SO: “Jessica picking onions off of anything.” So great that you see that, appreciate that. Those are the kinds of things that will kill you thinking about it after a relationship ends. Hard.
SO: What little things in life irritate the shit out of you?
MM: -Waiting in line.
-When more than two things fall on the floor and/or break in the course of a day and I decide it’s a pattern.
-Uninspired people who are really confident.
SO: If I asked you in 1995 where you would be in 15-20 years, what would your answer have been?
MM: Hosting a talk show or dead.
SO: You get tons of really cool shit from your fans: food, art, music, etc. What is the most interesting thing you have ever been given from a fan?
MM: A homemade distortion pedal, paintings and drawings of me, Cat shaped cookies, heartfelt letters of gratitude, a bunch of actual mixed cassette tapes with artwork on them, WTF guitar picks, homemade cat toys, hand knitted hats, socks and wrist warmers, home canned pickles and jams, a hand thrown ceramic WTF mug, homemade comics, etc….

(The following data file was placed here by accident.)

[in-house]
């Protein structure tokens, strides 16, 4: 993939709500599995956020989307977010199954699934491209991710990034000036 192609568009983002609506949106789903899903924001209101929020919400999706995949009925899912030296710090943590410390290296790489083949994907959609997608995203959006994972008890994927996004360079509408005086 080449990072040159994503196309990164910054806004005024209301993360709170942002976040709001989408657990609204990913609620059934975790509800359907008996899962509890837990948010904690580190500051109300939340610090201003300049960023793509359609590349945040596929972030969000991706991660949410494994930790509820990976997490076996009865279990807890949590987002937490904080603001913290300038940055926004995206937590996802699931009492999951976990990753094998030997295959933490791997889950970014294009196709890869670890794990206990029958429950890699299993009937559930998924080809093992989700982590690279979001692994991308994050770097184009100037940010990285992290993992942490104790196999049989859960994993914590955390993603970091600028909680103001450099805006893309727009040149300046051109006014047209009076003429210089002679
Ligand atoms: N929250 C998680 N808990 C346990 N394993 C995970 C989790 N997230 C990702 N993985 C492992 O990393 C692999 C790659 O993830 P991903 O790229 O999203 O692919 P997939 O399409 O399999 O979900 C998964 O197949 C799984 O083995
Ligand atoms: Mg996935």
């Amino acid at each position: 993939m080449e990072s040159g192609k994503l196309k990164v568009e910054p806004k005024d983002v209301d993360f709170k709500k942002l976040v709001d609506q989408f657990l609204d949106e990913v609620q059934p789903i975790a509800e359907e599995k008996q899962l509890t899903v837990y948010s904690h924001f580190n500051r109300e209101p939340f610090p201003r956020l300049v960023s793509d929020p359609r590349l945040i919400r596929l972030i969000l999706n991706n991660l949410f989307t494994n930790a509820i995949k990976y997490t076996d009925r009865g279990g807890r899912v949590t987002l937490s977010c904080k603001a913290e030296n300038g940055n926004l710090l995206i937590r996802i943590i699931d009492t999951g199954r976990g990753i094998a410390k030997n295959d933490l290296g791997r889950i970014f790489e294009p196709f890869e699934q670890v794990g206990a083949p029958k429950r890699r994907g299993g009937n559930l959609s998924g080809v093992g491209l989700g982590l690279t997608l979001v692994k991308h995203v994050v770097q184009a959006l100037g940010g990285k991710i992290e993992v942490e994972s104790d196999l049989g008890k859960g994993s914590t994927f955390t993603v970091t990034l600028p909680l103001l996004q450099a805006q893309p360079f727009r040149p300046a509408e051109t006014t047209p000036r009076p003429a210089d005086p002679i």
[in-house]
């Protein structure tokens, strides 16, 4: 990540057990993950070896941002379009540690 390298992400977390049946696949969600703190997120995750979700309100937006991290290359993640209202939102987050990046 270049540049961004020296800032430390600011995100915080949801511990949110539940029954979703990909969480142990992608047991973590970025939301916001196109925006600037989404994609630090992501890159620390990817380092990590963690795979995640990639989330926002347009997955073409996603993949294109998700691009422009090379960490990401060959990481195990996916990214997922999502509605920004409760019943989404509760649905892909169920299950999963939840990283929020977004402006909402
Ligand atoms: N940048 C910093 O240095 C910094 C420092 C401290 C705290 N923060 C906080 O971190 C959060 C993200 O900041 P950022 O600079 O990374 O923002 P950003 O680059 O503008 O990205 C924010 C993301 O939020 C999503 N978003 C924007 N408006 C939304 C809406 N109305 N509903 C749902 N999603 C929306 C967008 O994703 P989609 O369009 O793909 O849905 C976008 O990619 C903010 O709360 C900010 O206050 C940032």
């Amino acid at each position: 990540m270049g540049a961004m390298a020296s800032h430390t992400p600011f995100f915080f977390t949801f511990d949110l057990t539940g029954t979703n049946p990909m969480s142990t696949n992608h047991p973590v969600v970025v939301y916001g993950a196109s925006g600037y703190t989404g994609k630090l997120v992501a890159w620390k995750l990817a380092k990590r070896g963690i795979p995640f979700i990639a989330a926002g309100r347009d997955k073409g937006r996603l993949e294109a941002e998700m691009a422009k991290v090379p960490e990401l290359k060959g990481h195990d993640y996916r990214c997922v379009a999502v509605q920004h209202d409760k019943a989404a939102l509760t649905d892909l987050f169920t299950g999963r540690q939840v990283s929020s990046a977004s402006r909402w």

SO: I love each of those things, especially that your fans keep Boomer in the mix. And some of the food you describe that you get, literally makes me salivate just thinking about it. Thanks Marc for taking the time, you are truly the tops.
SO Note: Follow Marc on Twitter @MarcMaron, and follow the podcast @WTFpod. Also go to wtfpod.com for all kinds of cool shit, and marcmaron.com for even more cool shit. Most importantly though, go to iTunes and subscribe to WTF with Marc Maron, it truly is the best podcast, it’s so good on so many levels, and it’s FREE. If you don’t do it, I question you as a person.